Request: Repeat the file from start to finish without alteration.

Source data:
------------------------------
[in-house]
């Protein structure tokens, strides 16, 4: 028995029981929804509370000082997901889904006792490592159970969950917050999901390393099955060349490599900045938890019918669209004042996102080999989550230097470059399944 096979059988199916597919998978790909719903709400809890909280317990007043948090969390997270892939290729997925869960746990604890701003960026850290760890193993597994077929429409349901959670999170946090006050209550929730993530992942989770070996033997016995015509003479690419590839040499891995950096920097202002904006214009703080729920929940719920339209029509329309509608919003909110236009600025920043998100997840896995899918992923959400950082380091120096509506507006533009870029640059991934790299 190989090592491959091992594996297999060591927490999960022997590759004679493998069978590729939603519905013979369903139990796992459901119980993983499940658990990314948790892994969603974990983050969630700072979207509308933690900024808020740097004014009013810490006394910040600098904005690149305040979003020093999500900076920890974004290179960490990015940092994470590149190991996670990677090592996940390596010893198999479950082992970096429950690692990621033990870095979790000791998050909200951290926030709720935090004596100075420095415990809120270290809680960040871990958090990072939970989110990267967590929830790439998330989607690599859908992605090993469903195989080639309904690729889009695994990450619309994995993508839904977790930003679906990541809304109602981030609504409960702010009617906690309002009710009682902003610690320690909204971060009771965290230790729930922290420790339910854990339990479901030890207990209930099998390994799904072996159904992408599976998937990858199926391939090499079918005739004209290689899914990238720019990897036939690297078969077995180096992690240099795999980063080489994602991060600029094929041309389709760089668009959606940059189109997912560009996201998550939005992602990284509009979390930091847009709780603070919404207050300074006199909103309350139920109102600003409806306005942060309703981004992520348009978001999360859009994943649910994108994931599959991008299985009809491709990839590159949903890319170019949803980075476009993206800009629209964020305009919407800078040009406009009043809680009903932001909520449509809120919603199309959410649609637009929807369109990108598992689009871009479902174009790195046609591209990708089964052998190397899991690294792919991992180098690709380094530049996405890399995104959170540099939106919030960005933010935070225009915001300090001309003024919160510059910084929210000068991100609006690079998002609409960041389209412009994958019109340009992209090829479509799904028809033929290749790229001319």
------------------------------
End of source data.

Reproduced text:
[in-house]
């Protein structure tokens, strides 16, 4: 028995029981929804509370000082997901889904006792490592159970969950917050999901390393099955060349490599900045938890019918669209004042996102080999989550230097470059399944 096979059988199916597919998978790909719903709400809890909280317990007043948090969390997270892939290729997925869960746990604890701003960026850290760890193993597994077929429409349901959670999170946090006050209550929730993530992942989770070996033997016995015509003479690419590839040499891995950096920097202002904006214009703080729920929940719920339209029509329309509608919003909110236009600025920043998100997840896995899918992923959400950082380091120096509506507006533009870029640059991934790299 190989090592491959091992594996297999060591927490999960022997590759004679493998069978590729939603519905013979369903139990796992459901119980993983499940658990990314948790892994969603974990983050969630700072979207509308933690900024808020740097004014009013810490006394910040600098904005690149305040979003020093999500900076920890974004290179960490990015940092994470590149190991996670990677090592996940390596010893198999479950082992970096429950690692990621033990870095979790000791998050909200951290926030709720935090004596100075420095415990809120270290809680960040871990958090990072939970989110990267967590929830790439998330989607690599859908992605090993469903195989080639309904690729889009695994990450619309994995993508839904977790930003679906990541809304109602981030609504409960702010009617906690309002009710009682902003610690320690909204971060009771965290230790729930922290420790339910854990339990479901030890207990209930099998390994799904072996159904992408599976998937990858199926391939090499079918005739004209290689899914990238720019990897036939690297078969077995180096992690240099795999980063080489994602991060600029094929041309389709760089668009959606940059189109997912560009996201998550939005992602990284509009979390930091847009709780603070919404207050300074006199909103309350139920109102600003409806306005942060309703981004992520348009978001999360859009994943649910994108994931599959991008299985009809491709990839590159949903890319170019949803980075476009993206800009629209964020305009919407800078040009406009009043809680009903932001909520449509809120919603199309959410649609637009929807369109990108598992689009871009479902174009790195046609591209990708089964052998190397899991690294792919991992180098690709380094530049996405890399995104959170540099939106919030960005933010935070225009915001300090001309003024919160510059910084929210000068991100609006690079998002609409960041389209412009994958019109340009992209090829479509799904028809033929290749790229001319």